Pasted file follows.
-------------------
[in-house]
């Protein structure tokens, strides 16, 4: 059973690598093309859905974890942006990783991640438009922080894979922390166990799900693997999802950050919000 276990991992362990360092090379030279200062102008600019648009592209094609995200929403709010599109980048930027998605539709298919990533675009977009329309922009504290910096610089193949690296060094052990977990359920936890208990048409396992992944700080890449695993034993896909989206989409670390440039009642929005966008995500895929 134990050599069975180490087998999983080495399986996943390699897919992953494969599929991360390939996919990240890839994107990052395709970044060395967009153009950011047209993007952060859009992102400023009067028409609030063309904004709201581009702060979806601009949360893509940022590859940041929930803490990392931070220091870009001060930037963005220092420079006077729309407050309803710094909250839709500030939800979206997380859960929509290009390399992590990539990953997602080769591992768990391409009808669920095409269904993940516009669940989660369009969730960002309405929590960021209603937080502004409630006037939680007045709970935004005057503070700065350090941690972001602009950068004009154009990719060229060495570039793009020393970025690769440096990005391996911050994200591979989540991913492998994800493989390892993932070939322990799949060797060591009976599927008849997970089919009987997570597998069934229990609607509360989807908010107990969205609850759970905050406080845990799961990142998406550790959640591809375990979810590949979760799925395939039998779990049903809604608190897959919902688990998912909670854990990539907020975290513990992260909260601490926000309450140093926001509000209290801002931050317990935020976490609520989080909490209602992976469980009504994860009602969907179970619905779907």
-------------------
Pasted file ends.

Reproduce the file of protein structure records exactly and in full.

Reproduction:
[in-house]
């Protein structure tokens, strides 16, 4: 059973690598093309859905974890942006990783991640438009922080894979922390166990799900693997999802950050919000 276990991992362990360092090379030279200062102008600019648009592209094609995200929403709010599109980048930027998605539709298919990533675009977009329309922009504290910096610089193949690296060094052990977990359920936890208990048409396992992944700080890449695993034993896909989206989409670390440039009642929005966008995500895929 134990050599069975180490087998999983080495399986996943390699897919992953494969599929991360390939996919990240890839994107990052395709970044060395967009153009950011047209993007952060859009992102400023009067028409609030063309904004709201581009702060979806601009949360893509940022590859940041929930803490990392931070220091870009001060930037963005220092420079006077729309407050309803710094909250839709500030939800979206997380859960929509290009390399992590990539990953997602080769591992768990391409009808669920095409269904993940516009669940989660369009969730960002309405929590960021209603937080502004409630006037939680007045709970935004005057503070700065350090941690972001602009950068004009154009990719060229060495570039793009020393970025690769440096990005391996911050994200591979989540991913492998994800493989390892993932070939322990799949060797060591009976599927008849997970089919009987997570597998069934229990609607509360989807908010107990969205609850759970905050406080845990799961990142998406550790959640591809375990979810590949979760799925395939039998779990049903809604608190897959919902688990998912909670854990990539907020975290513990992260909260601490926000309450140093926001509000209290801002931050317990935020976490609520989080909490209602992976469980009504994860009602969907179970619905779907």